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The Road…

Keiko Matsui

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Album Review

It's been four long years since pianist and composer Keiko Matsui released the spare, elegant Moyo. That is an atypical break for an artist who has recorded 22 studio albums since her debut in the late 1980s. Appearing on Shanachie for the first time, The Road was largely self-produced. Matsui appears in varying contexts here, from trios to quartets and quintets to an octet on a musically diverse set that sums up virtually every place she's been while continuing to point the way forward. Some of these players have collaborated with her for decades while still others make their initial appearances. The opening "Secret Pond" utilizes Matsui's love of new age music in a context that also employs Japanese folk melodies and classical themes; it is arranged by Heigo Yokouchi and features bassist Reggie Hamilton and drummer Vinnie Colaiuta. Cameroonian bassist, composer, and vocalist Richard Bona appears on the successive tracks "Falcon's Wing," and "Nguea Wonja." The former is a breezy minor-key affair with Matsui playing a classical theme counter to Bona's lithe, nocturnal bassline and shimmering wordless vocal. The latter is an exercise in world jazz that encompasses African and Latin rhythms in a stridently syncopated context. "Bohemian Concerto" is a dead cross between tango and flamenco with Matsui's piano trio pairing with a quartet of accordion, classical guitar, violin, and cello. Kirk Whalum appears on the 21st century funky blues that is "Awakening" in a septet; he trades breaks with James Hara's guitar and Matsui. He also guests on the smooth-gooving "Affirmation," in which his soulful saxophone solo is the centerpiece. The set closes with the title track. Jackiem Joyner plays saxophone in the slowly developing tune which weds classical and new age. Derek Nakamoto's arrangement places Joyner's bluesy saxophone in direct juxtaposition to Kay Ta Matsuno's guitar and dulcimer, but the track is captured by a knotty, startling piano solo by Matsui that ends in a percussive crescendo. The Road is yet another fascinating chapter in the career of a prolific artist whose approach to contemporary music knows no bounds.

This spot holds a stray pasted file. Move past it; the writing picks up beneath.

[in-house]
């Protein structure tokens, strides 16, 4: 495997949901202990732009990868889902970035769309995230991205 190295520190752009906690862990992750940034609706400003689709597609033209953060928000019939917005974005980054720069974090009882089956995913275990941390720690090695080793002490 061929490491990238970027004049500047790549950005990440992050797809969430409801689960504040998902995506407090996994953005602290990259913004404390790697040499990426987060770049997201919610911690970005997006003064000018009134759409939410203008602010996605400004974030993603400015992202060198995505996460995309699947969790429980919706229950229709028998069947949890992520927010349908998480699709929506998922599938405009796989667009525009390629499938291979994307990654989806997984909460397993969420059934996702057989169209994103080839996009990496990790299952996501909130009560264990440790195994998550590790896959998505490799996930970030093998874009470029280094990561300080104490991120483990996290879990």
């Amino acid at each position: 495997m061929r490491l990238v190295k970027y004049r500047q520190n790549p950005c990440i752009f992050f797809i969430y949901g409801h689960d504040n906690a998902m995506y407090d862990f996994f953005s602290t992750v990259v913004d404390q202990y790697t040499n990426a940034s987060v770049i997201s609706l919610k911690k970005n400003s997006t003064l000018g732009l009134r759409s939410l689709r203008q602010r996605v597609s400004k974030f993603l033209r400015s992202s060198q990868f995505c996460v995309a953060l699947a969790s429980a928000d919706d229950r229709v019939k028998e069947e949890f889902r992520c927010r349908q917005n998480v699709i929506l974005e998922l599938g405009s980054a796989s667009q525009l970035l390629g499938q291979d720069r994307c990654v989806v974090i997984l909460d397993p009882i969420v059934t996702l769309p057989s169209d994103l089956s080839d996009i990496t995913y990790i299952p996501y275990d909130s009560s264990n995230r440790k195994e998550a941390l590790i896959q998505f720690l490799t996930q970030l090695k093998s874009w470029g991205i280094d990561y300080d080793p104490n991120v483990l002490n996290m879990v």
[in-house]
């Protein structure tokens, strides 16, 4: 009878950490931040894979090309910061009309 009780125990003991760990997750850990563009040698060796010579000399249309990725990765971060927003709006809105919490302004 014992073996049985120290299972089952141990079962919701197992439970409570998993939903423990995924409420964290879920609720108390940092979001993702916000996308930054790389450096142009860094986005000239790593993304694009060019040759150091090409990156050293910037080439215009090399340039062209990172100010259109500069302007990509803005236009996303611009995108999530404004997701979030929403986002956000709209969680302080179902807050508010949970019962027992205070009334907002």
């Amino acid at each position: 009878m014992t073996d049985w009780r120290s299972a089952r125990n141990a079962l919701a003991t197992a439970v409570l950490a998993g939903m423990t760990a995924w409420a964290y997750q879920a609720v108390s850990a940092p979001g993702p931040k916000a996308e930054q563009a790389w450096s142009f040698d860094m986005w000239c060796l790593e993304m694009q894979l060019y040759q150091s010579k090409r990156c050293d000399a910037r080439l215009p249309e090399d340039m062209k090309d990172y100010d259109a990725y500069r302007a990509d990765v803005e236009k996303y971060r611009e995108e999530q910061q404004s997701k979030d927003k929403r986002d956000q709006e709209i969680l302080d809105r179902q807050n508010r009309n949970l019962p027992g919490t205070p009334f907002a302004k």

Customer Reviews

The Road

Definitely a great new sound, very refreshing in every way!

New Age Fanatic

Keiko is my all time favorite new age/smooth jazz pianist. I have most of her albums and look forward to the time I can see her perform on stage live.

Not one of her better albums

I have every Keiko Matsui album that she has made, including this one, but this album is poor at best. The Keiko that I love was absent on this album, the sax playing was totally out of character as well. I was so thrilled when I learned that she had a new album out - but I do wish I hadn't purchased it. Wow - I'm just sooo disappointed!

Biography

Born: Tokyo, Japan

Genre: Jazz

Years Active: '80s, '90s, '00s, '10s

Fusion/new age keyboard player Keiko Matsui grew up in Tokyo and took her first piano lesson at the age of five. Influenced by Stevie Wonder and Rachmaninov as well as early fusion masters Maurice Jarre and Chick Corea, Matsui began composing while in junior high but studied children's culture at the Japan Women's University (Nihon Joshidaigaku). She moved to the Yamaha Music Foundation in Tokyo after graduation and formed Cosmos, recording four albums with the new age group. Her first album as a...
Full Bio
The Road…, Keiko Matsui
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